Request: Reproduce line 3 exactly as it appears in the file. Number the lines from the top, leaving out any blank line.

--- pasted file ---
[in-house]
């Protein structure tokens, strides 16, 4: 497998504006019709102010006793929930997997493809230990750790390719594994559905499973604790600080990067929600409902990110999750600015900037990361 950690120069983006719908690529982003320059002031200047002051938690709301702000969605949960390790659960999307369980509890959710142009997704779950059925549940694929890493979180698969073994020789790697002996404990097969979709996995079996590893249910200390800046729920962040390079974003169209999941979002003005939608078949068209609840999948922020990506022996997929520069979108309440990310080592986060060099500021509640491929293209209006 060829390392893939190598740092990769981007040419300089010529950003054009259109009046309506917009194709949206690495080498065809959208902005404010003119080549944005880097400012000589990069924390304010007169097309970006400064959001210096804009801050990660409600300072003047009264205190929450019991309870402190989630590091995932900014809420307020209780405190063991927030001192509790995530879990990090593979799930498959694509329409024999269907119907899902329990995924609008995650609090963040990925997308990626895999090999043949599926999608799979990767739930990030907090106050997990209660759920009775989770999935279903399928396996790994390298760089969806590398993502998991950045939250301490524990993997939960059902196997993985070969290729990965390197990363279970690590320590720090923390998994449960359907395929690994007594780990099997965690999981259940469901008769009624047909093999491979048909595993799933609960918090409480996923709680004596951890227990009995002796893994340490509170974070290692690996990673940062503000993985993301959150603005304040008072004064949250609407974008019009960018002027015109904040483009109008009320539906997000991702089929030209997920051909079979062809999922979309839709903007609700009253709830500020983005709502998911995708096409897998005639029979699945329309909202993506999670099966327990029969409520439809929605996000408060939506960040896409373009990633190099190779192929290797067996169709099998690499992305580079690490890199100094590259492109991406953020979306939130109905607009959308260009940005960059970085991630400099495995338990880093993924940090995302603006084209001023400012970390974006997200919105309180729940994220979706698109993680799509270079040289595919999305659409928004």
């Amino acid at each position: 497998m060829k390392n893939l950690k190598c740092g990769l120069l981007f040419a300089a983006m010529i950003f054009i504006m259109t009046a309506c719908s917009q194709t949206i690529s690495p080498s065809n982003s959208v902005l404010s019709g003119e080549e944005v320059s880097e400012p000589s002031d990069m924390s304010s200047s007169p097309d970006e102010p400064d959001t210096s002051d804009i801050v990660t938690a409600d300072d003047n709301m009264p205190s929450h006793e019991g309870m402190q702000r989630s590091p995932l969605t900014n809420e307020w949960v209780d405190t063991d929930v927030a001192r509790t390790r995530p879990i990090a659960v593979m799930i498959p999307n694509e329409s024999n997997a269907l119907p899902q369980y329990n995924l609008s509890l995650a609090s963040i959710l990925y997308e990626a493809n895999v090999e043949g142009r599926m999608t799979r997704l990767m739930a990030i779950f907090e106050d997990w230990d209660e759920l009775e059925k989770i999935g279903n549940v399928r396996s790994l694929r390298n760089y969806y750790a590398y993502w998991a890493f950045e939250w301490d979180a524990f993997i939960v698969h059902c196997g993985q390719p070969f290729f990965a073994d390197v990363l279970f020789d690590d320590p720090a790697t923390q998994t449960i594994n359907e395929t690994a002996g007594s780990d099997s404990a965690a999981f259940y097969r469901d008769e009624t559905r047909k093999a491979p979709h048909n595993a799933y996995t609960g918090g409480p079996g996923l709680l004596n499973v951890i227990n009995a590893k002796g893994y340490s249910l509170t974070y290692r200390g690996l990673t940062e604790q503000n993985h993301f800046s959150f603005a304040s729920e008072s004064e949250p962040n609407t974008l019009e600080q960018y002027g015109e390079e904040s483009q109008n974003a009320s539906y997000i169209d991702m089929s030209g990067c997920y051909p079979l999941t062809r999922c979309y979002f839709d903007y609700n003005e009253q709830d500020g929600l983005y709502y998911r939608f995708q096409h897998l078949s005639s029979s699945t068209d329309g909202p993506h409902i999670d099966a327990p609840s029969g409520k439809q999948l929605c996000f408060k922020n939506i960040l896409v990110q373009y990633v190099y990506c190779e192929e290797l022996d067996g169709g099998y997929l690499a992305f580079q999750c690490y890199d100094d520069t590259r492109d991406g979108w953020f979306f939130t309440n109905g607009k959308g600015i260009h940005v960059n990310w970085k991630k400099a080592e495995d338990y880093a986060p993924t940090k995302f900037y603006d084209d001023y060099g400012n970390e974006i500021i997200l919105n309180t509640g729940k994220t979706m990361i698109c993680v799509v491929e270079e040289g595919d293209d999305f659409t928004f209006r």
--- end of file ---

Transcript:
């Amino acid at each position: 497998m060829k390392n893939l950690k190598c740092g990769l120069l981007f040419a300089a983006m010529i950003f054009i504006m259109t009046a309506c719908s917009q194709t949206i690529s690495p080498s065809n982003s959208v902005l404010s019709g003119e080549e944005v320059s880097e400012p000589s002031d990069m924390s304010s200047s007169p097309d970006e102010p400064d959001t210096s002051d804009i801050v990660t938690a409600d300072d003047n709301m009264p205190s929450h006793e019991g309870m402190q702000r989630s590091p995932l969605t900014n809420e307020w949960v209780d405190t063991d929930v927030a001192r509790t390790r995530p879990i990090a659960v593979m799930i498959p999307n694509e329409s024999n997997a269907l119907p899902q369980y329990n995924l609008s509890l995650a609090s963040i959710l990925y997308e990626a493809n895999v090999e043949g142009r599926m999608t799979r997704l990767m739930a990030i779950f907090e106050d997990w230990d209660e759920l009775e059925k989770i999935g279903n549940v399928r396996s790994l694929r390298n760089y969806y750790a590398y993502w998991a890493f950045e939250w301490d979180a524990f993997i939960v698969h059902c196997g993985q390719p070969f290729f990965a073994d390197v990363l279970f020789d690590d320590p720090a790697t923390q998994t449960i594994n359907e395929t690994a002996g007594s780990d099997s404990a965690a999981f259940y097969r469901d008769e009624t559905r047909k093999a491979p979709h048909n595993a799933y996995t609960g918090g409480p079996g996923l709680l004596n499973v951890i227990n009995a590893k002796g893994y340490s249910l509170t974070y290692r200390g690996l990673t940062e604790q503000n993985h993301f800046s959150f603005a304040s729920e008072s004064e949250p962040n609407t974008l019009e600080q960018y002027g015109e390079e904040s483009q109008n974003a009320s539906y997000i169209d991702m089929s030209g990067c997920y051909p079979l999941t062809r999922c979309y979002f839709d903007y609700n003005e009253q709830d500020g929600l983005y709502y998911r939608f995708q096409h897998l078949s005639s029979s699945t068209d329309g909202p993506h409902i999670d099966a327990p609840s029969g409520k439809q999948l929605c996000f408060k922020n939506i960040l896409v990110q373009y990633v190099y990506c190779e192929e290797l022996d067996g169709g099998y997929l690499a992305f580079q999750c690490y890199d100094d520069t590259r492109d991406g979108w953020f979306f939130t309440n109905g607009k959308g600015i260009h940005v960059n990310w970085k991630k400099a080592e495995d338990y880093a986060p993924t940090k995302f900037y603006d084209d001023y060099g400012n970390e974006i500021i997200l919105n309180t509640g729940k994220t979706m990361i698109c993680v799509v491929e270079e040289g595919d293209d999305f659409t928004f209006r």